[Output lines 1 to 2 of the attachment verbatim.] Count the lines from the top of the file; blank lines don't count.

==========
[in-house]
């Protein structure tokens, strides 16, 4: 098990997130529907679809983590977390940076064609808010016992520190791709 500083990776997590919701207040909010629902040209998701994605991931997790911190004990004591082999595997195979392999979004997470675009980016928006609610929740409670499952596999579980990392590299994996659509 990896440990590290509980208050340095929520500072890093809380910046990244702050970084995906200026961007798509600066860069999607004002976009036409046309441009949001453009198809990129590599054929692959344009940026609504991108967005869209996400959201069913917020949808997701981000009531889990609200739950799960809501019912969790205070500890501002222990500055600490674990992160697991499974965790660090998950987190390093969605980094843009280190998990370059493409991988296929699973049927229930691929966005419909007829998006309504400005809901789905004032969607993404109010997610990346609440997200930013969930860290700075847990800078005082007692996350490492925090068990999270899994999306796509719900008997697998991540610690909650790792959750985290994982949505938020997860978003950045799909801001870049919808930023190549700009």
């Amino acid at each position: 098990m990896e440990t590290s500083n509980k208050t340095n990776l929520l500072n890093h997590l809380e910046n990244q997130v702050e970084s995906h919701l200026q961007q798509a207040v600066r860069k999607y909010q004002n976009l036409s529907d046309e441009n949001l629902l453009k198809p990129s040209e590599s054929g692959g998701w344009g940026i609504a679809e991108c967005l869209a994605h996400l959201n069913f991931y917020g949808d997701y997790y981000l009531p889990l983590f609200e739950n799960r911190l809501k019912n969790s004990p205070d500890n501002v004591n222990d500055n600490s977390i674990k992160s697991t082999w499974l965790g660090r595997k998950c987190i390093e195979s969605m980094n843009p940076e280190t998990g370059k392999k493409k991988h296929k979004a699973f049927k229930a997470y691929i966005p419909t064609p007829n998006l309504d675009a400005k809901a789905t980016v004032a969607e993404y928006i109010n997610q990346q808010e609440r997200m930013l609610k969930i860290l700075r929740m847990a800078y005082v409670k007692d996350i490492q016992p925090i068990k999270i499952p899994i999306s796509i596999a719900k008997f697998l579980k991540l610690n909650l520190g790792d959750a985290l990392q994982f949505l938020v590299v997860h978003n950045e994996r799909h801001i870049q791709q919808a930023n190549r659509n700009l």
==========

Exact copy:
[in-house]
């Protein structure tokens, strides 16, 4: 098990997130529907679809983590977390940076064609808010016992520190791709 500083990776997590919701207040909010629902040209998701994605991931997790911190004990004591082999595997195979392999979004997470675009980016928006609610929740409670499952596999579980990392590299994996659509 990896440990590290509980208050340095929520500072890093809380910046990244702050970084995906200026961007798509600066860069999607004002976009036409046309441009949001453009198809990129590599054929692959344009940026609504991108967005869209996400959201069913917020949808997701981000009531889990609200739950799960809501019912969790205070500890501002222990500055600490674990992160697991499974965790660090998950987190390093969605980094843009280190998990370059493409991988296929699973049927229930691929966005419909007829998006309504400005809901789905004032969607993404109010997610990346609440997200930013969930860290700075847990800078005082007692996350490492925090068990999270899994999306796509719900008997697998991540610690909650790792959750985290994982949505938020997860978003950045799909801001870049919808930023190549700009």